The meltdown of the national subprime mortgage lending market sparked an economic recession that has created ripples across our entire economy, increasing everything from interest rates on loans, to the price of produce at the grocery store, to the price of a gallon of gas.
Amidst these national concerns, New Jersey also is wrestling with an austere state budget and a need for billions of dollars in funding to maintain our transportation network.
Fortunately, there is good news. We are doing what we can at the state level to help minimize the effect of the recession on New Jersey residents. We have cut $2.9 billion out of this year’s budget, making it only the fourth budget in the last 57 years that has spent less than the year before. Moreover, we are attempting to balance the budget while continuing to provide record levels of property tax relief, all without relying on a single new tax.
Even with all these efforts, our transportation network is still in need of a cash infusion if it is to stay viable.
The biggest problem facing our transportation network is that our state’s once-model Transportation Trust Fund (TTF) is currently running on the fumes of a five-year extension that was put in place to give us the time needed to create a permanent transportation funding solution.
Another very serious issue is that there is virtually no way to continue funding our transportation infrastructure at the levels necessary to maintain its health, safety, and federal matching funds without increasing revenues.
To address these problems, I have crafted a proposal that would fund our transportation needs for a generation while leaving the door open for a plan to significantly reduce state debt, all without severely impacting the state’s 5.9 million drivers.
In fact, my plan to fund the state’s transportation network can be financed in part starting with just 10 cents a day for the average driver.
It starts by adopting the first three elements of the Governor’s fiscal restructuring proposal, with some minor changes. Under my plan:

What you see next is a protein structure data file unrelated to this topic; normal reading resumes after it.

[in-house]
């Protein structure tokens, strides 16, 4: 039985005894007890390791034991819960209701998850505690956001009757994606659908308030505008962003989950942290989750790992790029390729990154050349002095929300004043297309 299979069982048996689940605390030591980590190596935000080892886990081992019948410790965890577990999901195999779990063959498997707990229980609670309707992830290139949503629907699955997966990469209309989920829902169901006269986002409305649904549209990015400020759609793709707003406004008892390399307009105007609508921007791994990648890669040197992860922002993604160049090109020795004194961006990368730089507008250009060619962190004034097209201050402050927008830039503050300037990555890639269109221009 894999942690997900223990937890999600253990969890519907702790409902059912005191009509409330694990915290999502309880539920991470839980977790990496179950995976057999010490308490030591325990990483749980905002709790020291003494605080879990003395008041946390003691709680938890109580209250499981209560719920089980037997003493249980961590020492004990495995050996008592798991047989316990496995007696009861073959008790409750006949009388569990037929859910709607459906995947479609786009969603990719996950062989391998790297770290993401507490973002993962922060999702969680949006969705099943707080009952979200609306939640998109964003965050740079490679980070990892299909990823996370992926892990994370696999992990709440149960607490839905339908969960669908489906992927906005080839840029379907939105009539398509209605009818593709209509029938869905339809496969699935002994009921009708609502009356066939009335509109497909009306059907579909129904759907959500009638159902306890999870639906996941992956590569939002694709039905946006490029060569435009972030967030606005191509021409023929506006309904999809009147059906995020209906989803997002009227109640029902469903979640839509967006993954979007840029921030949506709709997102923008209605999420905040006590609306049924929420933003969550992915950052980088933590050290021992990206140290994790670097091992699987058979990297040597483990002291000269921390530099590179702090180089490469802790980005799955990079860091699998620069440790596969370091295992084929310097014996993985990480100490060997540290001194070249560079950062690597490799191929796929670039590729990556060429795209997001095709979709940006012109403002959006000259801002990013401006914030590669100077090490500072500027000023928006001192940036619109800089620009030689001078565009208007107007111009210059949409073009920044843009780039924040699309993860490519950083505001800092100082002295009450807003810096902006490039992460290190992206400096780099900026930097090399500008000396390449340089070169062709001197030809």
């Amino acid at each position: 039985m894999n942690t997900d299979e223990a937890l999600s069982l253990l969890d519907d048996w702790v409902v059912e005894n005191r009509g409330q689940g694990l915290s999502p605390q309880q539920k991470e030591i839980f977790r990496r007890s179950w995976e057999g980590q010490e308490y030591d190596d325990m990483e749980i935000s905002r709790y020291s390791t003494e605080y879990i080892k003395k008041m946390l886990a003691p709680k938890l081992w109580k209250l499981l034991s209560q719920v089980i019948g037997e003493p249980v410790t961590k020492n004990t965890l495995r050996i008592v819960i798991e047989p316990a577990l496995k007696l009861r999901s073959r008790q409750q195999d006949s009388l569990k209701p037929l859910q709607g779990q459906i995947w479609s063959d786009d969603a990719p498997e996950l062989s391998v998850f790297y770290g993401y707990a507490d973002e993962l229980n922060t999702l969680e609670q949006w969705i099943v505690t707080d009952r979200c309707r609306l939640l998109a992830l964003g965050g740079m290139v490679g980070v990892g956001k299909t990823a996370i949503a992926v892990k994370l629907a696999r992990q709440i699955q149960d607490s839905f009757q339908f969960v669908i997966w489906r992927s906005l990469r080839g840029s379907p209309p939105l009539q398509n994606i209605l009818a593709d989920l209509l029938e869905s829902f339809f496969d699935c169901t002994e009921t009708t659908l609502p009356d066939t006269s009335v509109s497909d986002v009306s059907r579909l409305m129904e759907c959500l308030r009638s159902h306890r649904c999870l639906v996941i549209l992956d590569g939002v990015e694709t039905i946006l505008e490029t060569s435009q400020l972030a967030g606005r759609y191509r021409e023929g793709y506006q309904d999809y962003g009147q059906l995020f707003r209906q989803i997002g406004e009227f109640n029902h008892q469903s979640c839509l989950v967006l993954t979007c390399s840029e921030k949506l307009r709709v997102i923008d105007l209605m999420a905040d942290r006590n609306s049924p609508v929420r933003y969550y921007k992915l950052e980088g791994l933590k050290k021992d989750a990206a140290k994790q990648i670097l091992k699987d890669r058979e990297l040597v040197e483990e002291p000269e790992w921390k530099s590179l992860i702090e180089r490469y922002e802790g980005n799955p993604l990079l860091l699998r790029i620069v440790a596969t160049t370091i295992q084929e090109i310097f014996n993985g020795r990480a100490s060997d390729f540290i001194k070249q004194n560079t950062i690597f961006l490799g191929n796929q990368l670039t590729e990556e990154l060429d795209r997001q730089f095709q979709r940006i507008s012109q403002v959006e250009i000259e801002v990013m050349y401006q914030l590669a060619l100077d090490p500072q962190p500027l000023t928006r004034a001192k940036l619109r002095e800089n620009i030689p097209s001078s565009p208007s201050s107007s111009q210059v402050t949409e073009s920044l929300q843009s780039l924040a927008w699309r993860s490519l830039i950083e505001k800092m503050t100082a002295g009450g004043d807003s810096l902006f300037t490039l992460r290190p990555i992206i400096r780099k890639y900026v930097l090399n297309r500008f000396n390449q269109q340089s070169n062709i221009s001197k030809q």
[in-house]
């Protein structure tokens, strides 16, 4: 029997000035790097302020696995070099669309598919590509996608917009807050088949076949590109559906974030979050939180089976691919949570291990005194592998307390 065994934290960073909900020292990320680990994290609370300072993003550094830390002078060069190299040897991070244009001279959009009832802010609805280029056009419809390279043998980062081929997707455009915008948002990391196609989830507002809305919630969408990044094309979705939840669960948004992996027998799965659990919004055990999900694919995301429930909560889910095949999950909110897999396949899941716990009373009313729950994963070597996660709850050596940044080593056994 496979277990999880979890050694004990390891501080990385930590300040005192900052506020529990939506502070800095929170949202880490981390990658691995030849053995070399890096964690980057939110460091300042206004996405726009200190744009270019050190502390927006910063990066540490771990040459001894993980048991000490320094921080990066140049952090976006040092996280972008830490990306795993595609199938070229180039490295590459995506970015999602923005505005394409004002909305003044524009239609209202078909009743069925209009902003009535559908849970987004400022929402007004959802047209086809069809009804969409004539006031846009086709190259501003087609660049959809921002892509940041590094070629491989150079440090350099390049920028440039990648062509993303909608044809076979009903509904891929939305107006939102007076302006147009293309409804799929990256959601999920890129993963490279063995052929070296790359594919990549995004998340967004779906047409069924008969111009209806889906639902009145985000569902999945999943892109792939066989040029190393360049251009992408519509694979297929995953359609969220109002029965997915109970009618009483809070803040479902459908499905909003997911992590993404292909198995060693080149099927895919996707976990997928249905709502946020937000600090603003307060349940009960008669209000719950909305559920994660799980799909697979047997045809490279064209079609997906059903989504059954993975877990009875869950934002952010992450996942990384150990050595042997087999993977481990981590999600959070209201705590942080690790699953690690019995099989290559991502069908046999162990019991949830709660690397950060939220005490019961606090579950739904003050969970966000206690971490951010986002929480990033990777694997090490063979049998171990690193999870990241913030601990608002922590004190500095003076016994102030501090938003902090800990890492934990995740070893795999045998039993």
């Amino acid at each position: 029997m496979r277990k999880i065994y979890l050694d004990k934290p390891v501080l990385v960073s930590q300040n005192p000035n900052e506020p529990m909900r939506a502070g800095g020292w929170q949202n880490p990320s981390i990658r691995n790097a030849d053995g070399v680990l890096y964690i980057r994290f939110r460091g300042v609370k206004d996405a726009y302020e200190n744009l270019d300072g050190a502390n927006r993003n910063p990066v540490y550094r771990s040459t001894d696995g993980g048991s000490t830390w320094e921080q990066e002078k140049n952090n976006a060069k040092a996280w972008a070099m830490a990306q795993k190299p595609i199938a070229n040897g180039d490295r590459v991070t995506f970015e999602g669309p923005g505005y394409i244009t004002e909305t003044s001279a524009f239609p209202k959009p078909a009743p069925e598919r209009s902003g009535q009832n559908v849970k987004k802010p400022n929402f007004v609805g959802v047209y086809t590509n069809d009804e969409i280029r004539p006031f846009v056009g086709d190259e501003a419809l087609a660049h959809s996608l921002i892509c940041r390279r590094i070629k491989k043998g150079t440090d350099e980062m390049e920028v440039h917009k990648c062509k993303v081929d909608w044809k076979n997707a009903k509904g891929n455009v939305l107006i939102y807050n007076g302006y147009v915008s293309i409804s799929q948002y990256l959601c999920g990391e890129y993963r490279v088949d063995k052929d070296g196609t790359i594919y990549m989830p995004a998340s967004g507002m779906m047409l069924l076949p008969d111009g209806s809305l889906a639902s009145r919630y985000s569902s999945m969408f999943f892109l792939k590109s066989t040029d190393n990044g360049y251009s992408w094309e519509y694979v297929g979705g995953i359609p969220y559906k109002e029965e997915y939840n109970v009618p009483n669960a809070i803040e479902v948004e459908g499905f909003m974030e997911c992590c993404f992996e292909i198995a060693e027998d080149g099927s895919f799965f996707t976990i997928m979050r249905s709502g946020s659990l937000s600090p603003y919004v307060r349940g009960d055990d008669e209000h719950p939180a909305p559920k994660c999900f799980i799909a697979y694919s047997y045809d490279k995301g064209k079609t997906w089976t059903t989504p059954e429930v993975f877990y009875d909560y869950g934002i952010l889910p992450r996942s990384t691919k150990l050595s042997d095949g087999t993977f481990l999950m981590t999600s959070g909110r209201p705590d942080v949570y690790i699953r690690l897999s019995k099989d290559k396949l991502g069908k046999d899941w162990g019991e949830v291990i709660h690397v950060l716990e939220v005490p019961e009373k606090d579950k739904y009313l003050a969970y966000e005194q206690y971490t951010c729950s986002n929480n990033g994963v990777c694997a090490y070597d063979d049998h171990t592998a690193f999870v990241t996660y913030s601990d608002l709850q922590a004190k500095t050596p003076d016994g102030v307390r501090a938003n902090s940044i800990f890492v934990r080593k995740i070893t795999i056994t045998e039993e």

1. State spending would be frozen at 2008 levels, requiring between $2.5 billion and $3.5 billion in cuts to the budget;
2. Future spending increases would only be permissible when accompanied by a recurring revenue source, with further savings to be found by encouraging adoption of the remaining recommendations from the 2006 special legislative session on property tax reform; and
3. The state constitution would be amended to require:
1. any and all future borrowing to be approved by voters;
2. restrictions on the creation of governmental and quasi-governmental agencies with bonding authority so that voter approval of debt cannot be directly circumvented; and
3. restrictions on the length of newly issued debt so that the debt payments do not exceed the useful life of the capital improvements being funded.
This would put our own fiscal house in order. However, we would still need to finance the state’s continuing transportation needs, which would be accomplished through a combination of toll and motor fuels tax increases.
There are capital needs on both the New Jersey Turnpike and the Garden State Parkway. These needs should be met with modest toll increases on each roadway sufficient to pay for the necessary work.
To finance the state’s TTF, the plan would implement an 18-cent gas tax increase at a rate of 6 cents per year over three years, constitutionally dedicated to the TTF. Thereafter, the gas tax would be adjusted annually for inflation, based on the Consumer Price Index. It also would require increasing the rent for all toll road rest stop gas and concession stations, as well as exploring the possibility of selling or leasing the air rights along all three toll roads.
These measures would create a recurring revenue source in excess of $1.6 billion annually, which would allow the TTF to fund projects on a 60/40 split between pay-as-you-go and bonded revenue.
And it can all be accomplished starting with just 10 cents a day for the average driver. Fully implemented, my TTF proposal would amount to just 30 cents a day for the average driver – less than the price of a first class stamp. With just 30 cents a day we can fund our transportation needs in New Jersey for a generation.
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